Date: 12th October 2015 at 12:02pm
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As the Red Bull Racing saga rolled on into yet another week and another Grand Prix, Mercedes team boss Toto Wolff revealed that Mercedes did consider a supply deal.

During the Russian Grand Prix weekend most of the talk in the paddock revolved around the future of Red Bull Racing.

The former four-time Formula One constructors champions are currently engine-less for next season, they did have a deal in place with Renault for 2016 but opted to serve notice on that deal due to a poor season.

Red Bull approached Mercedes over a supply deal from 2016, but this was rejected by the Mercedes board.

They then moved into discussions with Ferrari, but this weekend it appeared that they too had rejected Red Bull Racing.

The main thinking behind both Mercedes and Ferrari rejecting supplying Red Bull Racing is that neither team want to hand over their prized asset to a competitor who could in theory beat them.

Whilst Mercedes supply Williams and Force India, they currently do not offer them the same power-unit as the works team are currently using.

The same is believed to be the case with Ferrari and Sauber.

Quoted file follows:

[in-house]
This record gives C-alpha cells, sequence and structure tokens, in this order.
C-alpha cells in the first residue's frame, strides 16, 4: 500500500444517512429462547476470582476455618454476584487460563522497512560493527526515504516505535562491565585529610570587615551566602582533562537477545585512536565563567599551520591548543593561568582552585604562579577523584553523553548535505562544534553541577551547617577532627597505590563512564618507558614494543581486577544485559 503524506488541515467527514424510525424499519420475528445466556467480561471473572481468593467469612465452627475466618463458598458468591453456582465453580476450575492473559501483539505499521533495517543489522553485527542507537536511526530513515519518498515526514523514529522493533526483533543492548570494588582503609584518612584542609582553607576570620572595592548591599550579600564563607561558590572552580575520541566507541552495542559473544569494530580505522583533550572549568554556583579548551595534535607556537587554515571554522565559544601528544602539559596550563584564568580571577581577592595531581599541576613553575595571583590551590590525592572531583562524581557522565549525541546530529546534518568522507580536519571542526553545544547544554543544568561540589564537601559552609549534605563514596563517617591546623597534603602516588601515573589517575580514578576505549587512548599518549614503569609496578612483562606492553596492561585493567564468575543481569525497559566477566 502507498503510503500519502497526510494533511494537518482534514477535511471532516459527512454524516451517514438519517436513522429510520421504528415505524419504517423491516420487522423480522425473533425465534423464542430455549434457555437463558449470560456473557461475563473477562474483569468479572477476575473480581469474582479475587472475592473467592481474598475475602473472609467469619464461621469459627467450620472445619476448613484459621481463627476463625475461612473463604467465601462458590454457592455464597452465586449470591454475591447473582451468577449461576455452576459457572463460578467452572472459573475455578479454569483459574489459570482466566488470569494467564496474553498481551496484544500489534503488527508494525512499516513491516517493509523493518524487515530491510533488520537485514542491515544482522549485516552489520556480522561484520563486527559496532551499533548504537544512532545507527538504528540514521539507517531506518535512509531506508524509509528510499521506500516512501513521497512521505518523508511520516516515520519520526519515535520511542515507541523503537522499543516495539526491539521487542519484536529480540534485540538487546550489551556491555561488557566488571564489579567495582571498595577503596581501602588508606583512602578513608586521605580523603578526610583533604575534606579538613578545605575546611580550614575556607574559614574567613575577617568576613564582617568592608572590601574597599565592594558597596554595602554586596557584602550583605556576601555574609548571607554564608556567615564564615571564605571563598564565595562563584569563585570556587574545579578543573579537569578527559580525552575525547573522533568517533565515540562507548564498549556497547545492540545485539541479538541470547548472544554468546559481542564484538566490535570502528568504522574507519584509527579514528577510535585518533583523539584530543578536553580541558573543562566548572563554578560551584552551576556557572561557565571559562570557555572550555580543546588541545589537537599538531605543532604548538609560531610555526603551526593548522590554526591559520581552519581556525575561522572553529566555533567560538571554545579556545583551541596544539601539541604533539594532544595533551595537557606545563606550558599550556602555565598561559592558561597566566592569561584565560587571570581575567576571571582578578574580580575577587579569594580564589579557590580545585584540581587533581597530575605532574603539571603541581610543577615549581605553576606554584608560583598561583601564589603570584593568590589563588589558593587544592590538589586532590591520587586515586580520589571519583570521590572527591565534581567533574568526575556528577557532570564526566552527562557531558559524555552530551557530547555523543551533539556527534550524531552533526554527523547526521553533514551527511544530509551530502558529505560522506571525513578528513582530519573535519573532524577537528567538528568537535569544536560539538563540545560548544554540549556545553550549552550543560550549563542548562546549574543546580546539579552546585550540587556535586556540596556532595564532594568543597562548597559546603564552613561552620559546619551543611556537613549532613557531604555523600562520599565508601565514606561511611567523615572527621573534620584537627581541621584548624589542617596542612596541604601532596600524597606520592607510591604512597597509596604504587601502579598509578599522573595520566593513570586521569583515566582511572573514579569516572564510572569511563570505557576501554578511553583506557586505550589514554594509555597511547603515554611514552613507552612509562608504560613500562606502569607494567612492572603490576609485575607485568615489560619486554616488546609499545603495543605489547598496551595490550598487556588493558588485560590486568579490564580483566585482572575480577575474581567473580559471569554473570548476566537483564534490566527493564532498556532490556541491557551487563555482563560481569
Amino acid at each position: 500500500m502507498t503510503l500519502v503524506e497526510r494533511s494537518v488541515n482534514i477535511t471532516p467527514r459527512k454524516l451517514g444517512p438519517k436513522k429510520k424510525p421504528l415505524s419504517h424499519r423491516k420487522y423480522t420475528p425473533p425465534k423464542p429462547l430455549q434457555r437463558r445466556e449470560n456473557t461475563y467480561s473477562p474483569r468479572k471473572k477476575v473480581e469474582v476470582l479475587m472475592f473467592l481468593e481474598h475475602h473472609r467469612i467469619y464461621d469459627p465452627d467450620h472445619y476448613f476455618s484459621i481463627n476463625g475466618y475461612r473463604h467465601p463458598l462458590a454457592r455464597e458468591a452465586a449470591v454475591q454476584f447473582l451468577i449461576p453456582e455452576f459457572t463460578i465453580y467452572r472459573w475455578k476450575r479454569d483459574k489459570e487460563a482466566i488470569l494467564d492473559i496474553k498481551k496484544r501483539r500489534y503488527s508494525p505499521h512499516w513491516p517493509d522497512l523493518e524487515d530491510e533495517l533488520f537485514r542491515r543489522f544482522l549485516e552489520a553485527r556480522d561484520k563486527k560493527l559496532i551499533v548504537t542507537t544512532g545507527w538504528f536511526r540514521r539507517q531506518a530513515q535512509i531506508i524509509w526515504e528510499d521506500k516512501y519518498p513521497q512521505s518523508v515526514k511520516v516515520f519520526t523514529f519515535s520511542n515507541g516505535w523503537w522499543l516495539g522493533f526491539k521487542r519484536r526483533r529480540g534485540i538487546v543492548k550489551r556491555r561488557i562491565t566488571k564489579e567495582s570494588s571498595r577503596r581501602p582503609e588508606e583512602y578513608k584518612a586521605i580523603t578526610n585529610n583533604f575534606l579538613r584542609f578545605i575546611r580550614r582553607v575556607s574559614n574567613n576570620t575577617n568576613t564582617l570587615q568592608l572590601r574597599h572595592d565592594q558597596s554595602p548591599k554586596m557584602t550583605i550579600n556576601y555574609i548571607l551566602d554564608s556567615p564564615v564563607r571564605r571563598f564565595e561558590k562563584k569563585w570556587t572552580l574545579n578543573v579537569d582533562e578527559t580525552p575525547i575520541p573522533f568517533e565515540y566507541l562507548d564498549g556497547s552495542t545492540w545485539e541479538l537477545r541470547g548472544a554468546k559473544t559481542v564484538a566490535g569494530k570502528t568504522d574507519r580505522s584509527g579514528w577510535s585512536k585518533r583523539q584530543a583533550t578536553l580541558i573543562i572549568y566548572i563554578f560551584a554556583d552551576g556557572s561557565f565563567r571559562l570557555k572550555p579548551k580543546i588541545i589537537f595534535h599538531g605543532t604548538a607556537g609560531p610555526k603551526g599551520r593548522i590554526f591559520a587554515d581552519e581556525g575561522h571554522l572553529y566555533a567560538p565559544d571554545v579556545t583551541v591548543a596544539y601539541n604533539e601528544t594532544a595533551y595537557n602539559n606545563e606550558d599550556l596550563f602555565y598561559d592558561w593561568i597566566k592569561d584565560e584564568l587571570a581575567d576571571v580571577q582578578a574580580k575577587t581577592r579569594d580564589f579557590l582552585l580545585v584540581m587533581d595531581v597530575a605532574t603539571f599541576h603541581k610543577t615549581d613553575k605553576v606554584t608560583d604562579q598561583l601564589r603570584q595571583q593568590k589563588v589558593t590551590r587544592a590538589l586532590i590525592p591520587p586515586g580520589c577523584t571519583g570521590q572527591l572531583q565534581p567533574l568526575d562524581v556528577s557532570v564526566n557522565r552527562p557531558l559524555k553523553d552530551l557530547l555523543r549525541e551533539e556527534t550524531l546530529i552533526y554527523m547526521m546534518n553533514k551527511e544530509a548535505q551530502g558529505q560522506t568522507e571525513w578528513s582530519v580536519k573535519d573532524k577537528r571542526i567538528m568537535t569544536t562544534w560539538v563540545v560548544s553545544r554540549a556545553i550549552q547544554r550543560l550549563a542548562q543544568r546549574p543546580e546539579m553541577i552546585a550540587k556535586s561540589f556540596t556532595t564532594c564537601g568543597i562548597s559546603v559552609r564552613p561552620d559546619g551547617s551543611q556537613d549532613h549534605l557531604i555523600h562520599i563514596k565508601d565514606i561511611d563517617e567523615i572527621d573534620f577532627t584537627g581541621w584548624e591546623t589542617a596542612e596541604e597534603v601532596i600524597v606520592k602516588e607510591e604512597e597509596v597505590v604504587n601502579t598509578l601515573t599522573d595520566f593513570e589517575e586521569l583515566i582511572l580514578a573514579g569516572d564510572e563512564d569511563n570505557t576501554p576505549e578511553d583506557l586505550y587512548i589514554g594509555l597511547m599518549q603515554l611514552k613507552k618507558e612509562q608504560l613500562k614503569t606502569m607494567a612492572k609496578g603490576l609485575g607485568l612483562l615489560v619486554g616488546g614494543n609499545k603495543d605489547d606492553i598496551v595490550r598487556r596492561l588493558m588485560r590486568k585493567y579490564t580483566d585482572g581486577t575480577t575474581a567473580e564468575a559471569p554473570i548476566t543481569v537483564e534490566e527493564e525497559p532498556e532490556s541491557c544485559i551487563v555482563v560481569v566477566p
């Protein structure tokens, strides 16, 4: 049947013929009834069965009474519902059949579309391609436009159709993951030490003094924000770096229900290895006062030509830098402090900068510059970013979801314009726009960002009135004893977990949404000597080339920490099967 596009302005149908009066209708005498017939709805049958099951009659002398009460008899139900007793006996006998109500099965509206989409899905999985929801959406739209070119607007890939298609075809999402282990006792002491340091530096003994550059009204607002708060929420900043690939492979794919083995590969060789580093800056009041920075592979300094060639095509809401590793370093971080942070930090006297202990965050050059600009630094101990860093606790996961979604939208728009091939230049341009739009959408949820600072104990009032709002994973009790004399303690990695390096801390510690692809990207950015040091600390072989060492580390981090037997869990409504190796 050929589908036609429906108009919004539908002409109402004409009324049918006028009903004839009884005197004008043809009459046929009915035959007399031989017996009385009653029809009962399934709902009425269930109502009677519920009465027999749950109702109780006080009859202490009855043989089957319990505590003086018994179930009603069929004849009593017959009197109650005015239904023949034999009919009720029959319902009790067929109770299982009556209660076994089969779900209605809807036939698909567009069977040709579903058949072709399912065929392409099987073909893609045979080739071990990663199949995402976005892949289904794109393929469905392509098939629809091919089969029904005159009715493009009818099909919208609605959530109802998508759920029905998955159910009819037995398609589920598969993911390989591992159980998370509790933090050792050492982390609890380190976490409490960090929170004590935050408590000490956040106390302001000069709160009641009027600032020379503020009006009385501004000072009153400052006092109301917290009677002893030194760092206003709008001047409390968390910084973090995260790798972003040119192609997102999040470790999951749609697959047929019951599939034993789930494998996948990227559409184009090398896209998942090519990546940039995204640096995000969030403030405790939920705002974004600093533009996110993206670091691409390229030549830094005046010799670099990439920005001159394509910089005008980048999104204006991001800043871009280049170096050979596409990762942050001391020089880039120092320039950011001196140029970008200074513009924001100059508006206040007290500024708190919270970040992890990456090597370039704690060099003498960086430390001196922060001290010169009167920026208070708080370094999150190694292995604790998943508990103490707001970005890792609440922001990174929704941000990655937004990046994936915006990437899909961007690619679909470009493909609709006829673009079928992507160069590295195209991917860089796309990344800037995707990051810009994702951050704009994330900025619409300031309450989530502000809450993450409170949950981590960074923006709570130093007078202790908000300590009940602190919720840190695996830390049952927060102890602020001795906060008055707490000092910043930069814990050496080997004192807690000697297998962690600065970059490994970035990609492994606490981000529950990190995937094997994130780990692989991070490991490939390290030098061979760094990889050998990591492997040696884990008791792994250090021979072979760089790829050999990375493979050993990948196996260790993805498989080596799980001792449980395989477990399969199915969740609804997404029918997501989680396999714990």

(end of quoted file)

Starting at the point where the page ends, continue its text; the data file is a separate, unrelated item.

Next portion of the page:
Red Bull obviously would like parity and then with their aerodynamic package would be contenders for titles.

So why would either Mercedes or Ferrari consider it?

The German manufacturer apparently did consider it, Mercedes boss Toto Wolff appeared more than open to the idea, not on the basis of competition but on what was best for the sport.

The compromise would be what was in it for Mercedes? In Russia, Wolff revealed that Mercedes wanted a deal with Red Bull which would benefit the Mercedes road car brand sufficiently enough to potentially give up their sporting position.

However when Mercedes requested feedback on this it was not forthcoming.

Speaking in Russia, Wolff told Sky Sports: ‘In the end result we are united with a flat no. But we had some discussions over the summer,’

‘Red Bull is a very hip brand. [We wondered] is there in any way we can make that work so that Mercedes benefits from an association with Red Bull on the road car side with joint platforms so we can afford to dilute our success in Formula 1?

‘We weighed it up, we expected some feedback, we didn’t get the feedback we were waiting for and then at a certain moment you need to stop wobbling around and just close the chapter. This is what we did.’